The pin housing 16 has an elongated, axial bore 24 that is sized to receive the latch pin 18, as shown in FIG. 1B. A resilient member, such as a coil spring 26 as shown in FIG. 1B, is carried by the latch pin 18 and captured within the pin housing 16. This can be accomplished in any suitable manner. Additionally, the coil spring 26 may be any type of resilient member. Furthermore, the resilient member may be partially mounted on the exterior of the pin housing 16 or mounted away from the pin housing 16 and need not be carried by the latch pin 18. In the illustrated latch assembly 10, the pin housing 16 has a shoulder 28 that extends radially inward at a first end of the pin housing 16. The latch pin 18 has a shoulder 30 that extends radially outward at a first end of the latch pin 18. The coil spring 26 is captured in the pin housing 16 between the shoulders 28, 30. The latch pin 18 passes through an opening 32 (shown in FIGS. 1B and 5) defined by the shoulder 28 at the first end of the pin housing 16. The shoulder 28 confines one end of the coil spring 26 within the pin housing 16. Passage of the latch pin 18 is restricted through the pin housing 16 by compression of the coil spring 26 between the shoulders 28, 30. A second end of the latch pin 18, opposite the first end, cooperates with a retainer or stop member 34 so that the stop member 34 is held in a fixed relationship to the second end of the latch pin 18. In the illustrated latch assembly 10, the stop member 34 is a washer having a female threaded opening that is threadably engaged by a male threaded portion at the second end of the latch pin 18. However, the stop member 34 may be attached to the latch pin 18 in any releasable or permanent manner. The stop member 34 transfers the axial motion of the inner spool 14 to the latch pin 18, when the outer housing 12 is rotated. The stop member 34 also limits the travel of the latch pin 18 through the pin housing 16, and thus captures the latch pin 18.

The inner spool 14 has a passage 36 formed therethrough for receiving the pin housing 16. The passage 36 cooperates with the pin housing 16 so that the inner spool 14 does not rotate in relation to the pin housing 16 yet is permitted to move axially relative to the pin housing 16. As shown in FIGS. 1A and 5, the passage 36 formed through the inner spool 14 has a feature (e.g., a geometric profile) that cooperates with the feature of the pin housing 16. The passage 36 may be square in shape to cooperate with the square shaped portion of the pin housing 16, though any other geometric profile that allows the inner spool 14 to slide relative to the pin housing 16 may be used.

The outer housing 12 may be a cup shaped housing having a cylindrical outer wall 38 defining an inner bore 37 of the outer housing 12. An end wall 39, as shown in FIGS. 2 and 5, extends radially inward from the cylindrical outer wall 38 at one end of the outer housing 12. The end wall 39 may be integrally formed with the outer housing 12 or may be a separate part that is attached thereto. The cylindrical outer wall 38 has a helical feature 40 that extends radially into the inner bore 37 and cooperates with a helical feature 42 about the periphery of the inner spool 14. Alternatively, the helical feature 40 of the outer housing 12 may be a recess projecting into the outer wall 38. In such an arrangement, the inner spool 14 may have a projection (not shown) that extends into the recessed helical feature; and in this arrangement, the actuation of the inner spool 14 by the outer housing 12 remains substantially the same as will be described. The helical feature 40 of the outer housing drives against the mating helical feature 42 of the inner spool 14 as the outer housing 12 is rotated. As the mating helical features 40, 42 slide relative to each other, the inner spool 14 is moved axially relative to the pin housing 16. The inner spool 14 is prevented from rotating relative to the outer housing by way of engagement of the passage 36 with the pin housing 16. The latch pin 18 is retracted into the pin housing 16 by way of the axial movement of the inner spool 14 acting against the stop member 34. The coil spring 26 is compressed between the shoulders 28 and 30. The latch pin 18 may be permitted to re-extend from the pin housing 16 by the resultant tensile forces created by the coil spring 26 acting between the shoulders 28 and 30. Alternatively, the latch pin 18 may be extended from the pin housing 16 by an actuated rotation of the outer housing 12 in the opposite direction.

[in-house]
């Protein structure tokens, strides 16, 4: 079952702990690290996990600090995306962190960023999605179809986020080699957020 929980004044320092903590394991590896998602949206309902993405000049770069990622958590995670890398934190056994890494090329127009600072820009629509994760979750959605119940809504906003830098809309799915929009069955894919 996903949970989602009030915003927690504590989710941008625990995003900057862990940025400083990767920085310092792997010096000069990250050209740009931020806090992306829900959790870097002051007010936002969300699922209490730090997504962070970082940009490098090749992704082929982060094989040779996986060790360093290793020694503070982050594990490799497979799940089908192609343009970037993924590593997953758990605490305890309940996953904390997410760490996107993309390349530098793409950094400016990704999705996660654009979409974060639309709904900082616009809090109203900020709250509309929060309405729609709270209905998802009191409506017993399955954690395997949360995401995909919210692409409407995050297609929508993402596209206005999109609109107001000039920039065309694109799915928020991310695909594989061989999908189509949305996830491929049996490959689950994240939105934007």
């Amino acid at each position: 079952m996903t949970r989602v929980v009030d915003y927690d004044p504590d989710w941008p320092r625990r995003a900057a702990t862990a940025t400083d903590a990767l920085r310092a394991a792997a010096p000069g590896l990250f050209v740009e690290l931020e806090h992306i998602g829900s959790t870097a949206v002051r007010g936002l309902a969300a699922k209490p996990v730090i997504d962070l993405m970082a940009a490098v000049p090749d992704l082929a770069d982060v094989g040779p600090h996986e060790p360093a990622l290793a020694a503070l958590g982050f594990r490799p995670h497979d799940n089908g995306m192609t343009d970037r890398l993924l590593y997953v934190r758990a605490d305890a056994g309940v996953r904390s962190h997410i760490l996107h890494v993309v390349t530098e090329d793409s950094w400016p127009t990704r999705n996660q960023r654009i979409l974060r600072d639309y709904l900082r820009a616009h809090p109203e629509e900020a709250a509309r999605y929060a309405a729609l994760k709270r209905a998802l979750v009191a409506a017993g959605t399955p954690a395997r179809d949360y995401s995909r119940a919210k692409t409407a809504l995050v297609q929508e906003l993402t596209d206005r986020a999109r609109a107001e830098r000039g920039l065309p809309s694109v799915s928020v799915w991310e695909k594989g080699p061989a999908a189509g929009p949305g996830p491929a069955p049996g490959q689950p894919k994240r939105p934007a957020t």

The outer housing 12 is held in fixed axial relation to the mounting plate 20 by radial guides 44. The radial guides 44 may take on any suitable form. In the illustrated latch assembly 10, the guides 44 are in the form of a pair of spaced apart ears defining arcuate channels 46. The outer housing 12 has a peripheral flange 48 that extends radially outward from the outer housing 12 opposite the end wall 39. The channels 46 are sized and configured to receive a flange 48. Alternatively, the peripheral flange 48 may be a groove formed into the outer wall 38 and the channels 46 may be arcuate flanges that engage the groove. The guides 44 are held in fixed relation to the mounting plate 20 in a manner whereby the peripheral flange 48 is held for rotational movement in relation to the channels 46. The guides 44 and the peripheral flange 48 may be positioned at other locations along the outer housing 12, if desired. Alternatively, the radial guides may be a snap ring (not shown), similar to snap ring 21, that retains the flange 48 within a counterbore (not shown) formed in the mounting plate 20. As described above, the rotation of the outer housing 12 functions to cause axial movement of the inner spool 14 in relation to the pin housing 16. This in turn causes axial movement of the latch pin 18.